This was confirmed by another anti-Catholic witness who stated that he had seen "very great numbers of people at their devotions on the top of a high hill in Monmouthshire, called St Michael's Mount, where there is a ruinous chapel and a stone with crosses upon it, which he took to be an altar.  And he hath seen people with beads in their hands, kneeling toward the said stone, both within and without the said chapel.  Some Papists have affirmed in his presence that they have heard as good sermons preached there as ever thy heard in their lives."

Abergavenny born St David Lewis (1616-1679) laboured in the area for more than thirty years.  He served two terms as Rector of the Jesuit College at the Cwm and it is recorded that he said Mass at the house of Thomas Gunter in Cross Street, Abergavenny.  Thomas Gunter was the son of his sister, Mary Lewis and Thomas Gunter senior.  Fr Lewis also stayed at the home of his aunt, Lady Frances Morgan, at Llantarnam, and said Mass in the chapel there and conducted, weddings, christenings, and other  services for the local Catholics.  He is one of the priests thought to have led pilgrimages to St Michael's Mount and said Mass there in the, by this time, ruined chapel.  
St David Lewis, alias Charles Baker
(Photo by J D Smith)
The Catholic Church in Abergavenny is in possession of a very interesting historical document.  This document, dated 1676, reads "Pope Clement X grants a Plenary Indulgence to those who devoutly visit the Chapel of St Michael on the Skirrid Fawr on 29th September - Michaelmas Day.  Anyone wishing to gain the Indulgence is required, first to go to confession and Holy Communion, then, on the Holy Mountain itself, to pray for peace among Christian Princes, for the rooting out of heresies, and for the exaltation of Holy Mother Church.  Given at St Mary Major's, Rome, under the Seal of the Fisherman, on 20th June 1676 and valid for seven years."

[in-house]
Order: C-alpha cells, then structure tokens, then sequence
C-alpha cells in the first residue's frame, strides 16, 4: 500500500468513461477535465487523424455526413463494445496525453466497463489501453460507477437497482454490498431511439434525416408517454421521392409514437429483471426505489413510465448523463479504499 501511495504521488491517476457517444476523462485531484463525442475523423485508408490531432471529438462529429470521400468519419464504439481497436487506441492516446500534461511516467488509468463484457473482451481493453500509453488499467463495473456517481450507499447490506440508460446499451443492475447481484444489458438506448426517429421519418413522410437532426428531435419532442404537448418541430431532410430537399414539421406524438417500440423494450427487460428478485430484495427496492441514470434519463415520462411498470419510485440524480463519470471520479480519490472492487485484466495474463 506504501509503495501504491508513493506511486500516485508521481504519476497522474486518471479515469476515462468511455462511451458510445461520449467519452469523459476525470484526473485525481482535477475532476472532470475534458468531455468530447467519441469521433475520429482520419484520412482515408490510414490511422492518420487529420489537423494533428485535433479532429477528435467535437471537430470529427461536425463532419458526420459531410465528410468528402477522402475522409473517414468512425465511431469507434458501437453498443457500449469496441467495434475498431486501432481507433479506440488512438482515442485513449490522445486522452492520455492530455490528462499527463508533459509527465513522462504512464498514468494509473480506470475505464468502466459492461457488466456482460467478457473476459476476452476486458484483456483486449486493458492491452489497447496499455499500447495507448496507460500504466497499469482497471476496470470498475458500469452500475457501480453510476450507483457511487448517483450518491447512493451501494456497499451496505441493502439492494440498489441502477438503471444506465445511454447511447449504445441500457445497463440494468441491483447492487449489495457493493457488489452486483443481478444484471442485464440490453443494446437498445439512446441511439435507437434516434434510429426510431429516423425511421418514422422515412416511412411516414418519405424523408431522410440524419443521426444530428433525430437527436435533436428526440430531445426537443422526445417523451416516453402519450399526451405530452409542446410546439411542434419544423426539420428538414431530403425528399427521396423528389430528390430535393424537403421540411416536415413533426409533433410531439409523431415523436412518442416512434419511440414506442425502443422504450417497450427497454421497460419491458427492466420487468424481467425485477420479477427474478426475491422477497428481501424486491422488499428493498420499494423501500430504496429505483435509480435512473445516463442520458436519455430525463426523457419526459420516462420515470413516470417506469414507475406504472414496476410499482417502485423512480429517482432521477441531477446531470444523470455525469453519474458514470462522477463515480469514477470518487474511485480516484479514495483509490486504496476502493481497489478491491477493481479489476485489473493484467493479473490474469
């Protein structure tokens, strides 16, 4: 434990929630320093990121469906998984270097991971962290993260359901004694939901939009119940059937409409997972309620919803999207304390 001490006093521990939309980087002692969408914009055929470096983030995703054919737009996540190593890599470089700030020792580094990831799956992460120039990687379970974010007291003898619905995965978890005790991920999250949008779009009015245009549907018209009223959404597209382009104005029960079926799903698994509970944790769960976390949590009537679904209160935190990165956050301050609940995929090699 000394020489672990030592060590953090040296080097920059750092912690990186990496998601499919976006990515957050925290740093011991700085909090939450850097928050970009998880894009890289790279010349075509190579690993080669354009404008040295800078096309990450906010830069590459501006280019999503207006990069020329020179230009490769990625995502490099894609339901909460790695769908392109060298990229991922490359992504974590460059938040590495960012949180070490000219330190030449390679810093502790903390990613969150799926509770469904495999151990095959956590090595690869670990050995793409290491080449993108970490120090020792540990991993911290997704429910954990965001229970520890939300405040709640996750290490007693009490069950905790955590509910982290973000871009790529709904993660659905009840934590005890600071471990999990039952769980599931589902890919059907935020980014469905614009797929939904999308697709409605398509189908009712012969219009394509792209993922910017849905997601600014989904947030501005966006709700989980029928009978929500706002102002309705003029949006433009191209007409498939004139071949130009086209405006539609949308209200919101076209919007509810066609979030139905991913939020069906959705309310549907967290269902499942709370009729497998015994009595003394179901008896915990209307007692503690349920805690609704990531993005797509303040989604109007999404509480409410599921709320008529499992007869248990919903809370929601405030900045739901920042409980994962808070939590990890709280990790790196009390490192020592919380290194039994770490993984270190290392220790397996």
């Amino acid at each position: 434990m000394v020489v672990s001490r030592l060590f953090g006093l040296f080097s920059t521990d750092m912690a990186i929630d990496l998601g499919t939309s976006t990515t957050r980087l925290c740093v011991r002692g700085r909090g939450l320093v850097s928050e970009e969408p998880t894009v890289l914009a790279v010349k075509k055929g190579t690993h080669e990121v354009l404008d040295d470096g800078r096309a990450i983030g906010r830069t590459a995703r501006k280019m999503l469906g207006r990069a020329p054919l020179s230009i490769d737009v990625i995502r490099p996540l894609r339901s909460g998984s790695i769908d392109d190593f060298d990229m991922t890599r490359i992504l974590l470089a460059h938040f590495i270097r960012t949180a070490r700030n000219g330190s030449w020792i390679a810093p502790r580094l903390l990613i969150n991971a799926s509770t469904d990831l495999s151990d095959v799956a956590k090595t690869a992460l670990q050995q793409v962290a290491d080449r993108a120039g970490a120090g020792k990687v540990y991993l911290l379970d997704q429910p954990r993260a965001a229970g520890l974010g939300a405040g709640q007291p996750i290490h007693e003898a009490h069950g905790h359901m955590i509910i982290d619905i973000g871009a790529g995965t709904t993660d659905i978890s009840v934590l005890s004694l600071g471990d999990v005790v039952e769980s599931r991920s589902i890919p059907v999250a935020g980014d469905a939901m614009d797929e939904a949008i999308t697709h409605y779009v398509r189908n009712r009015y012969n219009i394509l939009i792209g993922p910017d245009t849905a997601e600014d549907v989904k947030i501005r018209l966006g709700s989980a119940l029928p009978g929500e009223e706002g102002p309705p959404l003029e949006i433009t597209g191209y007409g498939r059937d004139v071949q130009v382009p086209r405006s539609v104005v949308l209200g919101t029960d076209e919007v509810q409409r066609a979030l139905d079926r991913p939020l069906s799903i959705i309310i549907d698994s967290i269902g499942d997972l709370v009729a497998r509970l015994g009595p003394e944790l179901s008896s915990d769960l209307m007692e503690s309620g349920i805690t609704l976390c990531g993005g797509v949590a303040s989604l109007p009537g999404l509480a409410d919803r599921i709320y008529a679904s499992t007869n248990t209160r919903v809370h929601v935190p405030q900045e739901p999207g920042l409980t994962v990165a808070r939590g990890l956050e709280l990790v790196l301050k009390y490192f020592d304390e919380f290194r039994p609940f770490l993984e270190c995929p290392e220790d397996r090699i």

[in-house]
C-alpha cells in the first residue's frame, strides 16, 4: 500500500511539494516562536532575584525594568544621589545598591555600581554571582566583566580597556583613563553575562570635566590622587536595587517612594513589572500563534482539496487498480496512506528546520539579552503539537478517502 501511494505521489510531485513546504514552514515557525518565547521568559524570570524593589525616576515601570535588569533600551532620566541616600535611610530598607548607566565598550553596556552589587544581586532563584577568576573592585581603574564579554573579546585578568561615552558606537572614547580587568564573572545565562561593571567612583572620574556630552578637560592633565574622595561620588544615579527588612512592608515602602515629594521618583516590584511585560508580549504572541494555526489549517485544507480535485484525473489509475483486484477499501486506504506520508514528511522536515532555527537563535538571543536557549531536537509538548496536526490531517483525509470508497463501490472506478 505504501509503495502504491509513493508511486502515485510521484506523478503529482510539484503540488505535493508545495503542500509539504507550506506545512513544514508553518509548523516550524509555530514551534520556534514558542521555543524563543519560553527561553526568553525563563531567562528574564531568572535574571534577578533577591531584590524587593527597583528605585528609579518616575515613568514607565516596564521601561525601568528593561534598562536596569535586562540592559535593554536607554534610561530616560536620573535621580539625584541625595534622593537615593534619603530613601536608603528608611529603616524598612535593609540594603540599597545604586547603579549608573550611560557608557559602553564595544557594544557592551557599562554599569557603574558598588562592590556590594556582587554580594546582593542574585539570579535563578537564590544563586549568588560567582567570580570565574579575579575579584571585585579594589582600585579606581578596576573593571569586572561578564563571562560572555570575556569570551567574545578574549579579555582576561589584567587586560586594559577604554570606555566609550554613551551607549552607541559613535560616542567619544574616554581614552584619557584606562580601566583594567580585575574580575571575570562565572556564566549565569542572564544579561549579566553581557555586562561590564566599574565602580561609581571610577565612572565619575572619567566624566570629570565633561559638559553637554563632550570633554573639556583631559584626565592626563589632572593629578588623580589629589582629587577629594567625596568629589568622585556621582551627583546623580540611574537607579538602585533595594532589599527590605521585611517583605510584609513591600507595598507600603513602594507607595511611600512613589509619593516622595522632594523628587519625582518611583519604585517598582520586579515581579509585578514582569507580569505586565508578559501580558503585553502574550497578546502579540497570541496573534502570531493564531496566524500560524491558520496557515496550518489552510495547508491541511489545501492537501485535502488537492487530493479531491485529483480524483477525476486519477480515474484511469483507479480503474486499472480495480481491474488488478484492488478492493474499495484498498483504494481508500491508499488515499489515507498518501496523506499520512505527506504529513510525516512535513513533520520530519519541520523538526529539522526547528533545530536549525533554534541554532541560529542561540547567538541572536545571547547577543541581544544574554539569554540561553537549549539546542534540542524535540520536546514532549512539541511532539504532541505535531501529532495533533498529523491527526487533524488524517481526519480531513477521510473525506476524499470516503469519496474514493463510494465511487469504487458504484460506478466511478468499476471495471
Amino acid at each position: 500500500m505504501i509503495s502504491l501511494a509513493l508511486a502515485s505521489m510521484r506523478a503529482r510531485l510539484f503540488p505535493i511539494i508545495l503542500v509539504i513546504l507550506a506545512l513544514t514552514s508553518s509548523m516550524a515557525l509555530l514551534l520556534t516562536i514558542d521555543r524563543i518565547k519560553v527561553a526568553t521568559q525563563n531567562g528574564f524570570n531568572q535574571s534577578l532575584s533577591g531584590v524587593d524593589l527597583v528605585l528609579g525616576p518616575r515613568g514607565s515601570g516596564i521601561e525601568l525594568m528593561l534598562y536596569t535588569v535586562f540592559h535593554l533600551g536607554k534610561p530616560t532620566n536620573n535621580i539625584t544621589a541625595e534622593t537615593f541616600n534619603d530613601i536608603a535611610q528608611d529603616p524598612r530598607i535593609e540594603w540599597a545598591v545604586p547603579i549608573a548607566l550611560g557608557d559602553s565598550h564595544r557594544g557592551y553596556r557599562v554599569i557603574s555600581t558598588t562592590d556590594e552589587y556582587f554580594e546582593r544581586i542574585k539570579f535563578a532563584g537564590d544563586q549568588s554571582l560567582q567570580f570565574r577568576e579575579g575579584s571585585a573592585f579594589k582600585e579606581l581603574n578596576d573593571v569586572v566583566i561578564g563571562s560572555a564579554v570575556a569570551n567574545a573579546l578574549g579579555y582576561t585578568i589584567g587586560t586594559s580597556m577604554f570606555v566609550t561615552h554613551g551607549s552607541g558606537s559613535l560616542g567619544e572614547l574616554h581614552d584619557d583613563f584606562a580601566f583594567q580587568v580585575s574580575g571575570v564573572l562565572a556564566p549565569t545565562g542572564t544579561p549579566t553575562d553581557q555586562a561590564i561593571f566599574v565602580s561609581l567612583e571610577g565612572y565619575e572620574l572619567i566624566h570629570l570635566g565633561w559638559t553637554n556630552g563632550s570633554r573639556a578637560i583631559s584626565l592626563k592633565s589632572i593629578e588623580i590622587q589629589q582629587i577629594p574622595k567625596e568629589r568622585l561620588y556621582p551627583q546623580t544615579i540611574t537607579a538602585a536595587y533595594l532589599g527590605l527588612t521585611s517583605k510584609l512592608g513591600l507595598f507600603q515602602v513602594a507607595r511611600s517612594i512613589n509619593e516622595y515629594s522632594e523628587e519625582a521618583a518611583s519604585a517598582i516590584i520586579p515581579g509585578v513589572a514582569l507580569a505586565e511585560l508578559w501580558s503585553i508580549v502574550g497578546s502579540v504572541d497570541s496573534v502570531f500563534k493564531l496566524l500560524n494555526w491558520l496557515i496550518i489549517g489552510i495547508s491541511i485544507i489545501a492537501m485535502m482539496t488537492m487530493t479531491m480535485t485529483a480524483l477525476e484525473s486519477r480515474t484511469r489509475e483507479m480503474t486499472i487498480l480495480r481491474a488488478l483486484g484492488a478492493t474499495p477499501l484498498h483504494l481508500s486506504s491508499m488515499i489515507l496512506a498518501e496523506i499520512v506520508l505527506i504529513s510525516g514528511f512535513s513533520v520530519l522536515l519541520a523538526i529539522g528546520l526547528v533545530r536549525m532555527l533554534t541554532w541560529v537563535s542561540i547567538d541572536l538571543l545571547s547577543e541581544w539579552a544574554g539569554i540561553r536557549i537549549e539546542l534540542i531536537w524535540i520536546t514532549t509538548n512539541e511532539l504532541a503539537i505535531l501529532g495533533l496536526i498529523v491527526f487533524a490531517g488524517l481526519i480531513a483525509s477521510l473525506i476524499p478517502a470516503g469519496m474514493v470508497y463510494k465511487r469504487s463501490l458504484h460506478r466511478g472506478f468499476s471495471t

This rescript of Pope Clement clearly shows the importance of this awesome local landmark in the turbulent Penal times.  What of the Skirrid today?  Now in the hands of the National Trust, Skirrid Fawr is a popular site with tourists, hikers and others.  It is still a revered holy site and this is attested to by the devout pilgrims who still wend their way up the hillside at Michaelmas in honour of the archangel Michael.

In 1886 Pope Leo XIII instructed that this prayer to St Michael should be prayed after Low Mass: 
"St Michael, the Archangel, defend us in battle.  Be our safeguard against the wickedness and snares of the devil.  May God rebuke him, we humbly pray, and do thou, O  prince of the Heavenly Host, by the power of God, thrust down into hell Satan and all the wicked spirits who wander through the world seeking the ruin of souls.  Amen."

In 1964 it was decided to remove the obligation to recite this prayer after Mass and in 1965 it came into effect. However, it remained a popular prayer for private use and continued to be used on various other occasions.  In 1994 its use was encourage by Pope John Paul II.  In 'Regina Caeli', 24th April 1994, He wrote: "Although this prayer is no longer recited at the end of Mass, I ask everyone not to forget it and to recite it to obtain help in the battle against the forces of darkness and against the spirit of this world."  
Pope Saint John Paul II
That is excellent advice from a good and holy Pope who is now a Saint.  
St John Paul II, pray for us.
St David Lewis, pray for us.
St Michael the Archangel, pray for us.


Saturday, 24 August 2019


Don't forget, tomorrow is the day!  The pilgrimage in honour of our patron, St David Lewis, will take place tomorrow, 25th August.
To learn more about St David Lewis, have a look at the official website of Friends of Saint David Lewis (link here).

Monday, 29 July 2019


John Kemble (link here) son of John Kemble and Anne Morgan, was born at Rhydicar Farm, St Weonards, Herefordshire in 1599.  He was ordained priest in 1625 and for 54 years he laboured for the persecuted Catholics of Monmouthshire and Herefordshire.  In 1678 Fr Kemble became another innocent victim of the sordid and fabricated Popish Plot (link here)  The 80 year old priest was arrested at Pembridge Castle and confined to Hereford Gaol.  He was tried for the treason of being a Catholic priest, found guilty  and sentenced to be hung, drawn and quartered.